- Massive power outages worsened production issues in Venezuela this week. While we aren’t sure exactly where the country’s output is at the moment, rallies in prompt brent spreads corroborate the idea that global crude markets are tightening. This week the prompt 6-month brent spread moved from +44 cents to +74 cents.
- The Paris-based IEA made the week’s largest bearish splash predicting substantial growth in US production through 2024. In the US, however, the Department of Energy trimmed its US output forecast for 2019 from 12.4m bpd to 12.3m bpd. US production is currently running near 12.1m bpd.
- Demand concerns are in sharp focus for oil these days and DOE data has failed to show any gains in US demand so far this year. Refining margins are currently trading at historically moderate and/or slightly higher levels which could help jump start things this summer. This week the WTI 321 crack was steady near $21/bbl with the gasoline / WTI crack near $19/bbl while the heating oil / WTI crack traded near $26/bbl. Overseas, the gasoil/brent crack traded near $15/bbl.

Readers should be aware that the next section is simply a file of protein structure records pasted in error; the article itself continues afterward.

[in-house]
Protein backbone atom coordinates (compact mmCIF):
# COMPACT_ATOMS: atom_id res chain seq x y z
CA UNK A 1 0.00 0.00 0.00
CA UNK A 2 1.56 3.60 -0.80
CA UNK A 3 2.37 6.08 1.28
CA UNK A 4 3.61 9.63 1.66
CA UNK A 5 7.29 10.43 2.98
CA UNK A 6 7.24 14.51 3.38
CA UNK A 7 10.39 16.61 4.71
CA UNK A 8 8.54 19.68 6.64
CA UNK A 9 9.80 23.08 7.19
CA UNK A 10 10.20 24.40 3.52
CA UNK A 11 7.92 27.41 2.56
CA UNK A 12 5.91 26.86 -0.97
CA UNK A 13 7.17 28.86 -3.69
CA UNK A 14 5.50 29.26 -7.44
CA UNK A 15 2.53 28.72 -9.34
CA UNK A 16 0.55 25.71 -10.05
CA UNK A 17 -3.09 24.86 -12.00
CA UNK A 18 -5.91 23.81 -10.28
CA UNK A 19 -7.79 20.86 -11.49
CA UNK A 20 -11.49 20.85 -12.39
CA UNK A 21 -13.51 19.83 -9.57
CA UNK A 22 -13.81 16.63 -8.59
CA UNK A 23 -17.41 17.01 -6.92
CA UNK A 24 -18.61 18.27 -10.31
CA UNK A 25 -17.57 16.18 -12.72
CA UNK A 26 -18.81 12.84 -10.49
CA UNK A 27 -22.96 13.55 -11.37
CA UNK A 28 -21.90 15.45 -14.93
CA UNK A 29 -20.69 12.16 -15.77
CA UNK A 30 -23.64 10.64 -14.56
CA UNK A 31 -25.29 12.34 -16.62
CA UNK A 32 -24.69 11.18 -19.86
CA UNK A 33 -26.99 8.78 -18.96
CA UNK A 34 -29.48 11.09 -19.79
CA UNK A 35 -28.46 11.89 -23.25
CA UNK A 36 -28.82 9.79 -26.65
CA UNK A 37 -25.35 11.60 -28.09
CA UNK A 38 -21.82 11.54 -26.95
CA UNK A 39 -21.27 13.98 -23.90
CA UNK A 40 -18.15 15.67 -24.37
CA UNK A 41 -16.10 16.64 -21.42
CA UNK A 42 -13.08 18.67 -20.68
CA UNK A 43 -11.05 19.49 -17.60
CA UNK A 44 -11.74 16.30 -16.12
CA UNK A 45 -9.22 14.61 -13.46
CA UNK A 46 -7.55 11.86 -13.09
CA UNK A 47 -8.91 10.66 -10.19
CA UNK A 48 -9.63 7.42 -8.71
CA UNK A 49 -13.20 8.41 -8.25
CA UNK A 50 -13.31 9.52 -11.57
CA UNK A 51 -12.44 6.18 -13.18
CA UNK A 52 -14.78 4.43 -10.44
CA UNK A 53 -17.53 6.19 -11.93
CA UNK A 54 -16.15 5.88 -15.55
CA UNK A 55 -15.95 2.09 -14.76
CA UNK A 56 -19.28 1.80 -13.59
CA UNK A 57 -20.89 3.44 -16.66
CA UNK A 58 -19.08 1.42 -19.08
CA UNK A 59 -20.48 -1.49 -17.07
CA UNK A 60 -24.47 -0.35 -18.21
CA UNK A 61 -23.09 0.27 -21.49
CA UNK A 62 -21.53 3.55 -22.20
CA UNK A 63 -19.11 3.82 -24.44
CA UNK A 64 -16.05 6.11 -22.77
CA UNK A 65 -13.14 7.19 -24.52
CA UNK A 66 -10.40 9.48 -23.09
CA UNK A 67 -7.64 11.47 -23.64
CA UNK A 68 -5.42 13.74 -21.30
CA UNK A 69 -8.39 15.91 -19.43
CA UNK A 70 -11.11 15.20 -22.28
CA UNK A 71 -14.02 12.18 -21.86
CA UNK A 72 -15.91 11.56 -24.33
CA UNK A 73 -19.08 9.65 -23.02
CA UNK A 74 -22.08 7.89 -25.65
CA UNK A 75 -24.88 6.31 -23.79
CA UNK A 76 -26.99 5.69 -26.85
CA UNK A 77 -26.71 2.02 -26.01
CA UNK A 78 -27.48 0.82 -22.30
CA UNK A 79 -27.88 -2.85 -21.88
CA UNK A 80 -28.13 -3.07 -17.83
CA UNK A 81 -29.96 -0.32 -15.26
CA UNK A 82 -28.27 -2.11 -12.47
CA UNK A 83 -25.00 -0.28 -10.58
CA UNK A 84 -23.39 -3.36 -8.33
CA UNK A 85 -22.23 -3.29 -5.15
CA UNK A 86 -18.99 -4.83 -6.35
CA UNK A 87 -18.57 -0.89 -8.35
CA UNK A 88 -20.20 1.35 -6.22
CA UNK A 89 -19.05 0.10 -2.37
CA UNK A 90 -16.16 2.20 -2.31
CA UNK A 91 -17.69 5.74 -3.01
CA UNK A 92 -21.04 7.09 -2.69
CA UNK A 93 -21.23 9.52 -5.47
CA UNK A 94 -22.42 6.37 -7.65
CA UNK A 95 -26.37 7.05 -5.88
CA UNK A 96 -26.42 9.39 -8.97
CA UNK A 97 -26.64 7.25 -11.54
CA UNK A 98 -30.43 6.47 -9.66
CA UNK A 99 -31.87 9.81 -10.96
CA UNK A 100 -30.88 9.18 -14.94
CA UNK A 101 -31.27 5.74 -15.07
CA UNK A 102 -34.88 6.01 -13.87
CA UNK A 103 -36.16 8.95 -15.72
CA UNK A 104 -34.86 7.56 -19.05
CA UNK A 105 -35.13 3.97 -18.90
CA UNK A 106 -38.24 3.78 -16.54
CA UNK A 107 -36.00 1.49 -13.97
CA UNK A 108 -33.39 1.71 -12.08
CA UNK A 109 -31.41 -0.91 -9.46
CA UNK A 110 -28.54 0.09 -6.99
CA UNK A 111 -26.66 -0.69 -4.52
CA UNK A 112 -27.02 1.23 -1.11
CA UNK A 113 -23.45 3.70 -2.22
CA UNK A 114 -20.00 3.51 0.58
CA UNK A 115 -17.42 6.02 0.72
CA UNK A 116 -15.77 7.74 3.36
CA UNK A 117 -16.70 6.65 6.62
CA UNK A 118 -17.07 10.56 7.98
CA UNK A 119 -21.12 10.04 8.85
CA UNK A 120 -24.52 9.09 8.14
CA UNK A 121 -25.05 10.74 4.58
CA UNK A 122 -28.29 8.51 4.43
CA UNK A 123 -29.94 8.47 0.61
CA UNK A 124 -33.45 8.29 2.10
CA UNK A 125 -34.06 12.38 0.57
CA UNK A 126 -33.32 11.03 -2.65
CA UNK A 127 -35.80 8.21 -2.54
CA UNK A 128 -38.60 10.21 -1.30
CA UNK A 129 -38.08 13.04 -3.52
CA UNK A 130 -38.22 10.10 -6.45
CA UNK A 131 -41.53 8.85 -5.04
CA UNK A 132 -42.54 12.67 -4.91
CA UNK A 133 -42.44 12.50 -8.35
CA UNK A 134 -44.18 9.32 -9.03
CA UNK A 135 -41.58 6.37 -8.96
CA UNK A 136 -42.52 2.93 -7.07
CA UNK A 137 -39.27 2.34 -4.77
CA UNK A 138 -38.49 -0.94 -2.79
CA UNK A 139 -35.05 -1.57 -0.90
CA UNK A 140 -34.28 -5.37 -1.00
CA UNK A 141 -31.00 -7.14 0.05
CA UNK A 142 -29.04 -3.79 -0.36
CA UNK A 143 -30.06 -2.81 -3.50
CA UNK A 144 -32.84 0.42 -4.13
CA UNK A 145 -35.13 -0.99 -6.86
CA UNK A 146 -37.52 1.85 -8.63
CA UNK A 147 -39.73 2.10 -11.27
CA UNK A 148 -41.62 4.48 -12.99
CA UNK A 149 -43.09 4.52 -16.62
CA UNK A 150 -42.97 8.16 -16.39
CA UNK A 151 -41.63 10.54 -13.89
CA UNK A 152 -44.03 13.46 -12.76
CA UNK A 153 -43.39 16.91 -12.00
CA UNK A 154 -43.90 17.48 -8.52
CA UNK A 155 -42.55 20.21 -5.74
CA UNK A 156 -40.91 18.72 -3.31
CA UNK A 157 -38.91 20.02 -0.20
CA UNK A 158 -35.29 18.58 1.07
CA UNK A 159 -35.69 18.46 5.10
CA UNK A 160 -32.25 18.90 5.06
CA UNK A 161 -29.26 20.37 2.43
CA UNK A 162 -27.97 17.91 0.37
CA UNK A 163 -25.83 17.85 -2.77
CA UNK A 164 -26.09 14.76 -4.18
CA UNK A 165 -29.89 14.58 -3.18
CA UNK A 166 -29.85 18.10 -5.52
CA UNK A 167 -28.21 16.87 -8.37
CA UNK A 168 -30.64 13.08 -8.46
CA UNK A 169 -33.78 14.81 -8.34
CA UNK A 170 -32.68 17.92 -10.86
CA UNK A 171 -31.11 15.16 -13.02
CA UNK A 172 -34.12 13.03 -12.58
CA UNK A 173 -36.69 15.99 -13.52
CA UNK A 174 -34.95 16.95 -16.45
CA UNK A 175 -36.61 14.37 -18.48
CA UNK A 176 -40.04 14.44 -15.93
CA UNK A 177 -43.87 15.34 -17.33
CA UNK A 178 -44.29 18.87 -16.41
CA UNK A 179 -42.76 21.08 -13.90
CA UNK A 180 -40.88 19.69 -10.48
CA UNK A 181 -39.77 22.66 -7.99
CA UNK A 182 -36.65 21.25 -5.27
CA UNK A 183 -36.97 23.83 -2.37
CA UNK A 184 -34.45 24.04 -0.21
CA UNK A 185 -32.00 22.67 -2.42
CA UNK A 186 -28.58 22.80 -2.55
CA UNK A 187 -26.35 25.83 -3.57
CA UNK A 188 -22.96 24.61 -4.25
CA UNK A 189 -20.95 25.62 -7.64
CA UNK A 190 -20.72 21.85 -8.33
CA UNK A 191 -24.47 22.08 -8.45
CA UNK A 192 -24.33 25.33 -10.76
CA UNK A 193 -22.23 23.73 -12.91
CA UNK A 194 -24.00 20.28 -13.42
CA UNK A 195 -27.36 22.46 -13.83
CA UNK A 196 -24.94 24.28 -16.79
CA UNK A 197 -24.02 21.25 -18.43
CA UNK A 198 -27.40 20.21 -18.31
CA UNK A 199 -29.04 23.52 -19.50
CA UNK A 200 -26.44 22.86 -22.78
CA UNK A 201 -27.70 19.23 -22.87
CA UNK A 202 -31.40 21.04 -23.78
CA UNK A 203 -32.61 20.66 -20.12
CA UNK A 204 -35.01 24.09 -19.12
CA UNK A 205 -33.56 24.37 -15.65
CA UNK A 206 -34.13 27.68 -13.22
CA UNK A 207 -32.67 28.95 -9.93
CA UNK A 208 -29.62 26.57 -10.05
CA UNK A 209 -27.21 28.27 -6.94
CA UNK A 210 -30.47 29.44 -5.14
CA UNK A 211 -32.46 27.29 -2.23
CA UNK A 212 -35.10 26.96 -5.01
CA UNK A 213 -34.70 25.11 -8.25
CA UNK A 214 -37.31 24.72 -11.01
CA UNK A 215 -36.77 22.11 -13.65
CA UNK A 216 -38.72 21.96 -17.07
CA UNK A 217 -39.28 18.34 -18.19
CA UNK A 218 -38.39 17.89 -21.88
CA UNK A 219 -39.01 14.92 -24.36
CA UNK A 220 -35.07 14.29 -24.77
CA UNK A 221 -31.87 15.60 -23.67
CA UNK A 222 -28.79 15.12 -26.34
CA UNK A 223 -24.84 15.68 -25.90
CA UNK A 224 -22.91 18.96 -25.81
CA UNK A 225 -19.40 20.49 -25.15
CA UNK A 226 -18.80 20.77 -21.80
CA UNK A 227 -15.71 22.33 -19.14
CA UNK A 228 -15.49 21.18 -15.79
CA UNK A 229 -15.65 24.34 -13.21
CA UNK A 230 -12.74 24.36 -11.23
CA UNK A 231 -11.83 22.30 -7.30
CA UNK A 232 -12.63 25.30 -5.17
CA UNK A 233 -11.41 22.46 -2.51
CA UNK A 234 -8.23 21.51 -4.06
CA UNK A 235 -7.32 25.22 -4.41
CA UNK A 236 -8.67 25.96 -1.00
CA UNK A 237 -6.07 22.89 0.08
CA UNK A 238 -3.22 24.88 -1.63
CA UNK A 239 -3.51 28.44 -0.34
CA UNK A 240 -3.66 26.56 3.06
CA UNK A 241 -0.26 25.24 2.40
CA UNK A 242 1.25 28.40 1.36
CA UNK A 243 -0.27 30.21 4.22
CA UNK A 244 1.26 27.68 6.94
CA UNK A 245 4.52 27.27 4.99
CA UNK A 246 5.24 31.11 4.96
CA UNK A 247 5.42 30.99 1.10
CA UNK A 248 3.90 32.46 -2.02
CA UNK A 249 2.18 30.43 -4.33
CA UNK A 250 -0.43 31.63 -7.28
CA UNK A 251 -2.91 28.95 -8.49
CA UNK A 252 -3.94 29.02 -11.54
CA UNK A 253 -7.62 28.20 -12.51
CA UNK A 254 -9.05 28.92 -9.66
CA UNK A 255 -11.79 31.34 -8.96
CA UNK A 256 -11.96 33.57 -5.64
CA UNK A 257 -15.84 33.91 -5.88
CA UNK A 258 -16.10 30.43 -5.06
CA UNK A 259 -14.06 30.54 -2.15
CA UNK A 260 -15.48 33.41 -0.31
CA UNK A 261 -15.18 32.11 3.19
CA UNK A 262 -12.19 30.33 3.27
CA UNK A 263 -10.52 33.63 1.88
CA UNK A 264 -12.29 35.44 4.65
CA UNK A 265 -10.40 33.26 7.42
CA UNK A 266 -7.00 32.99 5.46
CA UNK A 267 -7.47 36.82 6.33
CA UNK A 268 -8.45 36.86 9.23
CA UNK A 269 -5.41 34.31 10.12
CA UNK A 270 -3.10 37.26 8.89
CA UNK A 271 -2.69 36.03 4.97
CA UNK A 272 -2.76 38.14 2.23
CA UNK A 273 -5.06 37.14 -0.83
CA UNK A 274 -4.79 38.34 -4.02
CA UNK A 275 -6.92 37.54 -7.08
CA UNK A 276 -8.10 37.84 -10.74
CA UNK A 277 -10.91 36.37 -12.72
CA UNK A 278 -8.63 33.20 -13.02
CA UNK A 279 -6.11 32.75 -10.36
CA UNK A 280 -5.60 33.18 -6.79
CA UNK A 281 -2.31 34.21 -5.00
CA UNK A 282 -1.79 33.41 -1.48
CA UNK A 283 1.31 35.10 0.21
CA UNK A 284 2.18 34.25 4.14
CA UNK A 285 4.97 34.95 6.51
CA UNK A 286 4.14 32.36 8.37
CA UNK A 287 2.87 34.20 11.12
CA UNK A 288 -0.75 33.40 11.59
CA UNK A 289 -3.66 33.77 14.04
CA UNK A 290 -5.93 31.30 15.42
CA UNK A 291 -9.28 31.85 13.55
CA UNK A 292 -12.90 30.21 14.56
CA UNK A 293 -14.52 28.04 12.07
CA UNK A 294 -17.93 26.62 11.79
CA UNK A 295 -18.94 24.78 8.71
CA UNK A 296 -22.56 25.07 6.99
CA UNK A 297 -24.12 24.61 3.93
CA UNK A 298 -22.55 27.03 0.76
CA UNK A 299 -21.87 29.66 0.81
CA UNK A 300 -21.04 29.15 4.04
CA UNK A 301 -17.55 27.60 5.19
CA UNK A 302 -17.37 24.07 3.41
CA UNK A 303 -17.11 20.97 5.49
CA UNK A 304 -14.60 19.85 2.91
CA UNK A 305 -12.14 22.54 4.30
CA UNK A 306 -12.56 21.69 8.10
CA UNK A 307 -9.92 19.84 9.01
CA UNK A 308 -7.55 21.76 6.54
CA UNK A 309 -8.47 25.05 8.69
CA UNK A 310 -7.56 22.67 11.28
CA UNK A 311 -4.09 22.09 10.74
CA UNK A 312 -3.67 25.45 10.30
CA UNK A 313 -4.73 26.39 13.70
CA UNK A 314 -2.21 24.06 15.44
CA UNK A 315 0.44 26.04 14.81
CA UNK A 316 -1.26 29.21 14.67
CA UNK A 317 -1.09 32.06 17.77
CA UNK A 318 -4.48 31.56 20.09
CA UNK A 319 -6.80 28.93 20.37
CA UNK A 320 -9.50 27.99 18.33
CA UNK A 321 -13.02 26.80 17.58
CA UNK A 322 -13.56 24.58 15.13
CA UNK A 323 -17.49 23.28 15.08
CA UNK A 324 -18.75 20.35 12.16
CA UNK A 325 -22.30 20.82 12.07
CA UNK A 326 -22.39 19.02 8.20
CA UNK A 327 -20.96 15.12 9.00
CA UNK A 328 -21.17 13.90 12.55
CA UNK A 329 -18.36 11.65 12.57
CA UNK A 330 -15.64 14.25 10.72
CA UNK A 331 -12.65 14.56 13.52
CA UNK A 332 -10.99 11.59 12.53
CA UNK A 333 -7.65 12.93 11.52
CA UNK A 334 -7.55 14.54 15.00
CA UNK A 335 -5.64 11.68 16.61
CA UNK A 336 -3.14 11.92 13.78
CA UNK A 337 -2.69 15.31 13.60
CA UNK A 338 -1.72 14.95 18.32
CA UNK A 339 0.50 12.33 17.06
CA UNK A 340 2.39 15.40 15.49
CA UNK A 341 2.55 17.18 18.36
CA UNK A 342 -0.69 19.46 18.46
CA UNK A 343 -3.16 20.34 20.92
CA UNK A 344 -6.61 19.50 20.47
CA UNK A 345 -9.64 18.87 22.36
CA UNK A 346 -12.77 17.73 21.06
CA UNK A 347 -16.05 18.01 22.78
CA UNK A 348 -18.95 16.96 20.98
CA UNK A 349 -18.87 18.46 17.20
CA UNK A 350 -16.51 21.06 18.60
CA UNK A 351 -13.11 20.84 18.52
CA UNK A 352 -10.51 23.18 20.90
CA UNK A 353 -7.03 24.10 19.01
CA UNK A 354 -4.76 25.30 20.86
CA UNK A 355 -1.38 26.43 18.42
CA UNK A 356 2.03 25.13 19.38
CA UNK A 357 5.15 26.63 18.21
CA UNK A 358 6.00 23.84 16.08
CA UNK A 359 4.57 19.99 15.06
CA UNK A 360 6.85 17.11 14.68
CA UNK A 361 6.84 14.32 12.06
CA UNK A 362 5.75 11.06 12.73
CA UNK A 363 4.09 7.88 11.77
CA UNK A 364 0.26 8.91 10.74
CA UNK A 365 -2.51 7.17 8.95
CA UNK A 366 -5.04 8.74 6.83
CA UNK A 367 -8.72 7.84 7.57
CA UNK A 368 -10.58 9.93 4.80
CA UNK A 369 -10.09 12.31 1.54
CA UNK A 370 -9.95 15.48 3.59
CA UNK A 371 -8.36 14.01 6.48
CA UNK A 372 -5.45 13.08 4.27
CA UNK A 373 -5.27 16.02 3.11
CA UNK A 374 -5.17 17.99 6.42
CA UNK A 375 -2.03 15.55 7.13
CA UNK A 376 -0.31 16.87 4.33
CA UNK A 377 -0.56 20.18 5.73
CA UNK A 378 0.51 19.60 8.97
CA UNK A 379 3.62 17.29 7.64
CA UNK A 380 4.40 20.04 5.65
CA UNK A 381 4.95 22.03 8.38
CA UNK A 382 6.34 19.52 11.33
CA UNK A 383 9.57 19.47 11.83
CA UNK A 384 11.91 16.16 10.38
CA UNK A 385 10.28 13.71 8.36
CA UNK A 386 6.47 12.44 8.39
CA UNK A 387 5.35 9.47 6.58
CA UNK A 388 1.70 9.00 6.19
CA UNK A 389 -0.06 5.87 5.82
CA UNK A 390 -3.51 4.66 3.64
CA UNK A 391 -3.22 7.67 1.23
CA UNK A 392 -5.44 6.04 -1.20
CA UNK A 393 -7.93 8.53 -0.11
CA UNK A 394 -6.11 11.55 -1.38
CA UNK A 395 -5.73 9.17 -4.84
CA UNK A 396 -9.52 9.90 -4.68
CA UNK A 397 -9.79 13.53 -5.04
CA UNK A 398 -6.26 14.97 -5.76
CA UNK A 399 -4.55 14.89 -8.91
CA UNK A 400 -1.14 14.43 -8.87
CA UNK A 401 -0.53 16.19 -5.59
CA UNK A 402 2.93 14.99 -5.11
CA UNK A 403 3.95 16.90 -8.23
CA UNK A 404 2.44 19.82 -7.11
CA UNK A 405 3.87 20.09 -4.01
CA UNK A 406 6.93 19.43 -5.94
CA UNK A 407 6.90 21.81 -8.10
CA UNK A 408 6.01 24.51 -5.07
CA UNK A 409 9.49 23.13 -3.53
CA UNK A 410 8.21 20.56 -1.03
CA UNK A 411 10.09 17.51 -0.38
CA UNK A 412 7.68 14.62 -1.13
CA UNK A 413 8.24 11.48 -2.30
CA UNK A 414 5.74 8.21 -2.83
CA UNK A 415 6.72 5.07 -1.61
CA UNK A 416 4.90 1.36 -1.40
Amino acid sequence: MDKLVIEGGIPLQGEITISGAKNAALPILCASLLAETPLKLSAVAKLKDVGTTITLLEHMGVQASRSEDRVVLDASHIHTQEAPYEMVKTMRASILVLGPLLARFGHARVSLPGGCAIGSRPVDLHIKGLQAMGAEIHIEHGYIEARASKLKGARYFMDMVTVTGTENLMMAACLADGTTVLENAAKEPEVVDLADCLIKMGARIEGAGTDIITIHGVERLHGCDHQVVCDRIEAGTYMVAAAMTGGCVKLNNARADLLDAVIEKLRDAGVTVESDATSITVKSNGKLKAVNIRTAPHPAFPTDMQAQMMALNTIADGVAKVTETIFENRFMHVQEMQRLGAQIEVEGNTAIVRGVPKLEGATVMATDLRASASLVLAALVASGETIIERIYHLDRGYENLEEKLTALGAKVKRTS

- Refined products continue to strengthen in the US with domestic gasoline prices moving over $1.80/gl for the first time since November.
- Hedge funds were net sellers of ICE Brent derivatives last week for the first time since December. Overall net length was cut by 3k contracts moving from 291k to 288k. Meanwhile funds were net buyers if NYMEX WTI futures and options bring net length up 20k contracts w/w to 152k.
- Bank analysts were mixed on crude oil forecasts this week but mostly saw crude oil moving sideways in the near term. UBS cut their 2019 Brent crude forecast from $68.50 to $65.75 while Morgan Stanley cut their 2Q Brent forecast from $62.50 to $62.00.
Quick Hits – Macro Focus